'I had faith right to the last whistle'
"They could have taken a pretty big scalp at one stage," agreed Crusaders coach Scott Robertson after his defending champions escaped with a bonus-point 33-11 victory.
The Sunwolves were down 14-0 after eight minutes, but when rain and hail lashed the ground in a ferocious storm, they kept the Crusaders scoreless for more than 45 minutes while narrowing the gap to 14-11.
It had Robertson on the edge of his seat, watching his side being hassled into an uncharacteristic error-strewn performance.
"I was just trying to clear my mind as to what messages we can get down there," the coach said. "How can we just hold the ball and build some momentum? Because the defence of the Sunwolves was putting a lot of pressure on us."
In the Sunwolves box, coach Jamie Joseph dared to dream until a lapse of concentration turned the game.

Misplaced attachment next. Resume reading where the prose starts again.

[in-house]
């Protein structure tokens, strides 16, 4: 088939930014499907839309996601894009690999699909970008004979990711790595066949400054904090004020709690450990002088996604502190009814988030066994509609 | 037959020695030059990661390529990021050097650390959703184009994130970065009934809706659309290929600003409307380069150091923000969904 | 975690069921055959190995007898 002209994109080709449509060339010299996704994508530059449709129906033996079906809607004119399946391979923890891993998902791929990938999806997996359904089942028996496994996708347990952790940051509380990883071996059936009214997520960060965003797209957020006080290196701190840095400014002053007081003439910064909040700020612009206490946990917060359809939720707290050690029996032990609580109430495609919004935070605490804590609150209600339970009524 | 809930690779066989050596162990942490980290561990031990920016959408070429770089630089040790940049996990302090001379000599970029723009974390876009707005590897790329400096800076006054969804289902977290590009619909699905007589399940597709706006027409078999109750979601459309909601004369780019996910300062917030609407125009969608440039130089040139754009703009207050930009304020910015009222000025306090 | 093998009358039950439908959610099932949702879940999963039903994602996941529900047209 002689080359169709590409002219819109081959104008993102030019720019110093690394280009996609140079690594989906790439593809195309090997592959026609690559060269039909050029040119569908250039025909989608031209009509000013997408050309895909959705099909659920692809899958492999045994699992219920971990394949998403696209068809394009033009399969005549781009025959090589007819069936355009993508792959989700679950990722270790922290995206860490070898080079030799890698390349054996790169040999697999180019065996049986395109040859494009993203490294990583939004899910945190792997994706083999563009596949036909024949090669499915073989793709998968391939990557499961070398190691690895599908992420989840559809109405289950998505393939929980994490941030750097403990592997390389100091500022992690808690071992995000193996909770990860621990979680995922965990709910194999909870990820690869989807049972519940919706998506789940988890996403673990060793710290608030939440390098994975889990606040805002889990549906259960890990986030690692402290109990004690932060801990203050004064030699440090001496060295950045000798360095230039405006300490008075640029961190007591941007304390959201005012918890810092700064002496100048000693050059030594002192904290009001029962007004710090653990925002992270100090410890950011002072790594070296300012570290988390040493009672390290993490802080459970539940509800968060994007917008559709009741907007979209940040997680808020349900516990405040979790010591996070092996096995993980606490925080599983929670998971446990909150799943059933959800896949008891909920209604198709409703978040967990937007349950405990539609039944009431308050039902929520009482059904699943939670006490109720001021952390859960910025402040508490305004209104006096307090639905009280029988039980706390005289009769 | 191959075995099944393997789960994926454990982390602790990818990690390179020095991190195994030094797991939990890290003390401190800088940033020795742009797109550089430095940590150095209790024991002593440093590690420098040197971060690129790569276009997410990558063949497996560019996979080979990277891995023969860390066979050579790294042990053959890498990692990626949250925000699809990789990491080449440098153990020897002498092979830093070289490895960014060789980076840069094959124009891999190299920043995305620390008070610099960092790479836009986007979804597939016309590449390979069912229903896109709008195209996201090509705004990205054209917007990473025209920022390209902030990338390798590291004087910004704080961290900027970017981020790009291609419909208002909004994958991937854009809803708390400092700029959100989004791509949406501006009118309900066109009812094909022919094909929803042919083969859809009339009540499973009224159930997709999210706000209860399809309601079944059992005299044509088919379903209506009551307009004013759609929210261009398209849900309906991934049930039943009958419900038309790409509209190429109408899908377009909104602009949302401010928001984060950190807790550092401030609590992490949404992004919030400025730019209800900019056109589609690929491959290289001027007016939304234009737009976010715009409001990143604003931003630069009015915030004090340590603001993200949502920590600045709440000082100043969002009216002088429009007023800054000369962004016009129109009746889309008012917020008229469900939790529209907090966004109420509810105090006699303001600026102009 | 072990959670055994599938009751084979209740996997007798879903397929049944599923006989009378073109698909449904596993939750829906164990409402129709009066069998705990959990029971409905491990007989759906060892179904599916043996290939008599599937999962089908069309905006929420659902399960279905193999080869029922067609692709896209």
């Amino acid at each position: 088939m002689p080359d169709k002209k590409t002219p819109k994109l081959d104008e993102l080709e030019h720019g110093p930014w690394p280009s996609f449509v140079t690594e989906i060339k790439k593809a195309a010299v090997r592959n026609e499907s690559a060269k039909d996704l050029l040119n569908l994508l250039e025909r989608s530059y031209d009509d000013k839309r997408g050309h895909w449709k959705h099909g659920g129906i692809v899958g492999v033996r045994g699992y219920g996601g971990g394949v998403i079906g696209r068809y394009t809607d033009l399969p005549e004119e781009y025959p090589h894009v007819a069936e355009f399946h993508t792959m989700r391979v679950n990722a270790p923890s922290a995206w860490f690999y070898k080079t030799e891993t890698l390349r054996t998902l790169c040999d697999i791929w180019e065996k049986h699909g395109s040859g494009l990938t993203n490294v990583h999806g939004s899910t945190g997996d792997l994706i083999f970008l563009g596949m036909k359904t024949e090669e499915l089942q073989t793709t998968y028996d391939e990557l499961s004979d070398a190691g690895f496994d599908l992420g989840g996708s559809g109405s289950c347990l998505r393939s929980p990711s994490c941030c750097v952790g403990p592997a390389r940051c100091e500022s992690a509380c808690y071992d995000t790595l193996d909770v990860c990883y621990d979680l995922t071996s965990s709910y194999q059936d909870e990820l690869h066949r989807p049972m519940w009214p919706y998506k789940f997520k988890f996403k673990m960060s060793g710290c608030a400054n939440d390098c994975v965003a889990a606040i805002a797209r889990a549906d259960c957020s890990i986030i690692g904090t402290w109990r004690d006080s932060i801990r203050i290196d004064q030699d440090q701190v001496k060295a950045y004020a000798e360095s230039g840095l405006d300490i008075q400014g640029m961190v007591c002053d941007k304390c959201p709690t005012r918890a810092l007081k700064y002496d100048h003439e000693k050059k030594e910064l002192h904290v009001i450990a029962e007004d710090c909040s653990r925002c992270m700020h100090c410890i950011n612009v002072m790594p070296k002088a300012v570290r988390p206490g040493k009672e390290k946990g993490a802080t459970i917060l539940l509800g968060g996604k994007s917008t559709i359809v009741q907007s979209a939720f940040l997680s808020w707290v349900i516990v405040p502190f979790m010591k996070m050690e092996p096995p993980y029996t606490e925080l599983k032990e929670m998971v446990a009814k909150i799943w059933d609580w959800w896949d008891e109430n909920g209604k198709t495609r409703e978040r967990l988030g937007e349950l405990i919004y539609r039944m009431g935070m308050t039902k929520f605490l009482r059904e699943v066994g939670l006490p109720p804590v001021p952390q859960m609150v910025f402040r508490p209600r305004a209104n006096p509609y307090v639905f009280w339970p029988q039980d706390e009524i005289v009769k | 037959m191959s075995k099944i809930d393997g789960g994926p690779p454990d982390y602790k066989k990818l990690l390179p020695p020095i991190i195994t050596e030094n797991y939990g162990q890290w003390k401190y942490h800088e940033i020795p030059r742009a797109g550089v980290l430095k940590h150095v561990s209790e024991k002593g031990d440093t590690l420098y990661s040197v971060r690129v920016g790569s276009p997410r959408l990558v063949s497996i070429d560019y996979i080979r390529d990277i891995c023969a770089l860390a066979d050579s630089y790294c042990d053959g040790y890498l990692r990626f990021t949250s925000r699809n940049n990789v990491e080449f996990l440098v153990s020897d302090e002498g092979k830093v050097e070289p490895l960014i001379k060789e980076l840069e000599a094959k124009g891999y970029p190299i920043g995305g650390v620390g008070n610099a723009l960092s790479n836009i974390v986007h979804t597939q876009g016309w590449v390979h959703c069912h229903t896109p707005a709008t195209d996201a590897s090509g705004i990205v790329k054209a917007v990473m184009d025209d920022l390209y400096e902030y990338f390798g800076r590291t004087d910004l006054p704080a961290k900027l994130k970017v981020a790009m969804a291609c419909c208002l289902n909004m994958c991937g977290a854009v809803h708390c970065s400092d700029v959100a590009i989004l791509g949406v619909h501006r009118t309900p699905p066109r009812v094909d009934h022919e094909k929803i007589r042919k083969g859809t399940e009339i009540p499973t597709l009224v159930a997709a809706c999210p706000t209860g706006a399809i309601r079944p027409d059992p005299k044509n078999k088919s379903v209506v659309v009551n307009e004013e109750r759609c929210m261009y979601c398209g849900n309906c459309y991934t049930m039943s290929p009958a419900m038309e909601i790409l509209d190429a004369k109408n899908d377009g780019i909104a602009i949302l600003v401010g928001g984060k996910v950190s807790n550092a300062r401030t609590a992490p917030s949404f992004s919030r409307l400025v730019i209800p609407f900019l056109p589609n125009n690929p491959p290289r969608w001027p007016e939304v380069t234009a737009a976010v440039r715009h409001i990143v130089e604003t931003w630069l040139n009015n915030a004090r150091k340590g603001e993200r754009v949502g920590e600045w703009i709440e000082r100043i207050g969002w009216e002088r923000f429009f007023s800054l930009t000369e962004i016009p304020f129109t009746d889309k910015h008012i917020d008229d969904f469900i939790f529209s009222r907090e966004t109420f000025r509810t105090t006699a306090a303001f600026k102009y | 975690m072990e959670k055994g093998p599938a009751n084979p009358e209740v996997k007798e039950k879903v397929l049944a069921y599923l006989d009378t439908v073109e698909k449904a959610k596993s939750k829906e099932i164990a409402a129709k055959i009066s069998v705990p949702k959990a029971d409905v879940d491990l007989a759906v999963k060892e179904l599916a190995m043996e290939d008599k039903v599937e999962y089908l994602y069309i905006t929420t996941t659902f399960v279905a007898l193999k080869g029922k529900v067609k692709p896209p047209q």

"At 14-11 what actually happened is they kicked off, we knocked on, they scrummed and they scored," he said. "These are the sorts of things that really piss you off as a coach."
It was the first of three late tries to save the day for the Crusaders, and a relieved Robertson claimed: "I had faith right to the last whistle."
One thing Robertson does not have faith in is the ability of authorities in Christchurch to deliver the city a new stadium, seven years after a deadly earthquake wrecked the old one.
The Crusaders are still playing in a temporary 18 000-seater stadium and its shortcomings were exposed on Saturday when fans had to endure thunder, lightning, torrential rain and hail during the Sunwolves match.
Robertson said supporters of the reigning Super Rugby champions in the South Island's largest city deserved better than a makeshift facility.
"I am hugely grateful for our people turning up, year after year, to a stadium which is temporary," he said.
"We just want our leaders to be really brave and make a decision that is going to create a future for ourselves and our whole community to be really proud of."
Robertson knows exactly what he wants, something like Forsyth Barr stadium in Dunedin, where the roof provides comfort for spectators and allows players to show off their silky skills.
"It has got to be someone that shows true leadership, like they did in Dunedin," he said.